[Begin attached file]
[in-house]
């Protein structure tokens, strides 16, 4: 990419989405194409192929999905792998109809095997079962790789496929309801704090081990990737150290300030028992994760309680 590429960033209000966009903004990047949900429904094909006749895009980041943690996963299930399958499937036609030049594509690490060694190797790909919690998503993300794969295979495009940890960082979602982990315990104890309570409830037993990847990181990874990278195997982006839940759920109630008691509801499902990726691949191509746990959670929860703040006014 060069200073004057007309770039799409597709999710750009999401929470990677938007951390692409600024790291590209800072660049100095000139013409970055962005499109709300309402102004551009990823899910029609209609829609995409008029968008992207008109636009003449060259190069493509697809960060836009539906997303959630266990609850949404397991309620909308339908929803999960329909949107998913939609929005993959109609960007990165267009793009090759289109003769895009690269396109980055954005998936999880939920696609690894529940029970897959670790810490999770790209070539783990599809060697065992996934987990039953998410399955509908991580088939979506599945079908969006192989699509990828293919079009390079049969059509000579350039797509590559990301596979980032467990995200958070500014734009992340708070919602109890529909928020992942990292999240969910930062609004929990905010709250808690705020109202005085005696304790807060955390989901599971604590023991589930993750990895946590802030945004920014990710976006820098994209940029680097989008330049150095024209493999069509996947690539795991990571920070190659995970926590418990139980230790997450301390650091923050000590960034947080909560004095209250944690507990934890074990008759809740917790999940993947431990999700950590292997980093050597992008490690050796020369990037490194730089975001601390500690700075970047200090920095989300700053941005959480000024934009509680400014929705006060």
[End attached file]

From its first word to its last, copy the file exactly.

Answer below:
[in-house]
């Protein structure tokens, strides 16, 4: 990419989405194409192929999905792998109809095997079962790789496929309801704090081990990737150290300030028992994760309680 590429960033209000966009903004990047949900429904094909006749895009980041943690996963299930399958499937036609030049594509690490060694190797790909919690998503993300794969295979495009940890960082979602982990315990104890309570409830037993990847990181990874990278195997982006839940759920109630008691509801499902990726691949191509746990959670929860703040006014 060069200073004057007309770039799409597709999710750009999401929470990677938007951390692409600024790291590209800072660049100095000139013409970055962005499109709300309402102004551009990823899910029609209609829609995409008029968008992207008109636009003449060259190069493509697809960060836009539906997303959630266990609850949404397991309620909308339908929803999960329909949107998913939609929005993959109609960007990165267009793009090759289109003769895009690269396109980055954005998936999880939920696609690894529940029970897959670790810490999770790209070539783990599809060697065992996934987990039953998410399955509908991580088939979506599945079908969006192989699509990828293919079009390079049969059509000579350039797509590559990301596979980032467990995200958070500014734009992340708070919602109890529909928020992942990292999240969910930062609004929990905010709250808690705020109202005085005696304790807060955390989901599971604590023991589930993750990895946590802030945004920014990710976006820098994209940029680097989008330049150095024209493999069509996947690539795991990571920070190659995970926590418990139980230790997450301390650091923050000590960034947080909560004095209250944690507990934890074990008759809740917790999940993947431990999700950590292997980093050597992008490690050796020369990037490194730089975001601390500690700075970047200090920095989300700053941005959480000024934009509680400014929705006060």